There are no clearly statistics that clearly define the rise in sabbaticals, but anecdotally the information is there. Most of us now have stories of people who’ve taken extended leave, and sit back in quiet admiration for their bravery. Some of us have been bold enough to take the step ourselves, and will speak openly about the benefits to others.
Regardless of your views, our time only happens once, and it is our choice what to do with it. If you are happy and content in your current world then crack on, but you’re probably on the wrong website! If you long for something different, then embrace change, make the difficult decisions, and take choices that will help you build lasting memories rather than endless bland days. It’s not easy, there are practical challenges, not least of which are the financial implications, but if you want anything enough then there are ways to bring it to life.
What are the Benefits of a Sabbatical?
This will very much depend on your situation.
-> A career break might be important to allow you to go off and learn a new skill that will further your career.
-> It might give you the opportunity to travel to parts of the world, embrace different cultures and meet people who will stick long in the memory.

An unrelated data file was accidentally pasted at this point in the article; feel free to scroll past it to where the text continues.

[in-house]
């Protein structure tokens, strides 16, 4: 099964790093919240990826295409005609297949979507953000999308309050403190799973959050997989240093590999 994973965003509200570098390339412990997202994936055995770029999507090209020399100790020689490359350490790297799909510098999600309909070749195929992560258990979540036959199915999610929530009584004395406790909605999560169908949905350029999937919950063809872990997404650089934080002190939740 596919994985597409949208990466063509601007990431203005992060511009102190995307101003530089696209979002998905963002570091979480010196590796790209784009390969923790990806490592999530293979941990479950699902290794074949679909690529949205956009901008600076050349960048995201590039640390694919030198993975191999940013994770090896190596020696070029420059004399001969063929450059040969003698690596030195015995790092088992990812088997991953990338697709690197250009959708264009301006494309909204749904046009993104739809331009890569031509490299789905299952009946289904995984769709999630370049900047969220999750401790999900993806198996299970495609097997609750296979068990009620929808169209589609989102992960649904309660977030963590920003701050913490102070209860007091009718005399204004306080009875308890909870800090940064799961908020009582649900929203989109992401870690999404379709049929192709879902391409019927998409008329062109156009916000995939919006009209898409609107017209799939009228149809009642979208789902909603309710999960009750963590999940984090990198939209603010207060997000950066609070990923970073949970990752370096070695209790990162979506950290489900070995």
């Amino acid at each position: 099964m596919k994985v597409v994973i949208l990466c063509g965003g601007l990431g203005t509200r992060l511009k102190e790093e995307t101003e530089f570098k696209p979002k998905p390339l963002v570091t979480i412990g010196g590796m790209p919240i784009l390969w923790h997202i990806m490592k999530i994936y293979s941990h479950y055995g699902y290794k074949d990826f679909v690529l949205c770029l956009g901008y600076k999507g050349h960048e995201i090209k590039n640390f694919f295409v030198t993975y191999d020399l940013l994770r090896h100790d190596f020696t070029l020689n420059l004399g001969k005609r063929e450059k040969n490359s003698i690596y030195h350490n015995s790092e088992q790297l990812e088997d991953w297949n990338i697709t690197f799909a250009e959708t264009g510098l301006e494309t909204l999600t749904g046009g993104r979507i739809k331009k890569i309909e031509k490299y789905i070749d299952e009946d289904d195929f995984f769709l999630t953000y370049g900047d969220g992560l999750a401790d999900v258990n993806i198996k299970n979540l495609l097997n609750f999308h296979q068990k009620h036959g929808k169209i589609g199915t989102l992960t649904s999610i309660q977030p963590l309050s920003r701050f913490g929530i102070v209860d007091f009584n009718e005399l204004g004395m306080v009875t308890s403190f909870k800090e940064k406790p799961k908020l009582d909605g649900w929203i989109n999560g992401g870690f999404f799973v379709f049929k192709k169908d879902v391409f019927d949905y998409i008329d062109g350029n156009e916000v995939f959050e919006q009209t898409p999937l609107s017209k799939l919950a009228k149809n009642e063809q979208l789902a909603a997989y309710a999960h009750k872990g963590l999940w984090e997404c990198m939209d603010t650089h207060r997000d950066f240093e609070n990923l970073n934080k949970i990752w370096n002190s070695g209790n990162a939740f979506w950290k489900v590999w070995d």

-> It might allow you to make a small difference in the world by completing conservation work, teaching a language or helping build a school.
-> It might give you space and time to think about a big event that’s happened in your life and how to tackle it. A perspective you couldn’t have gained if you hadn’t taken the time to break from the norm.
-> It might allow you to spend more time with a loved one, traveling the world and making up for lost time.
More than anything though it’s important because it’s a break away from everyday life. From the second you step into your new world, things will be different. If you travel even the basics such as ordering lunch and getting your washing done can be a challenge. If you head off to learn a new skill, you’ll be away from the daily rat race and punishing commute.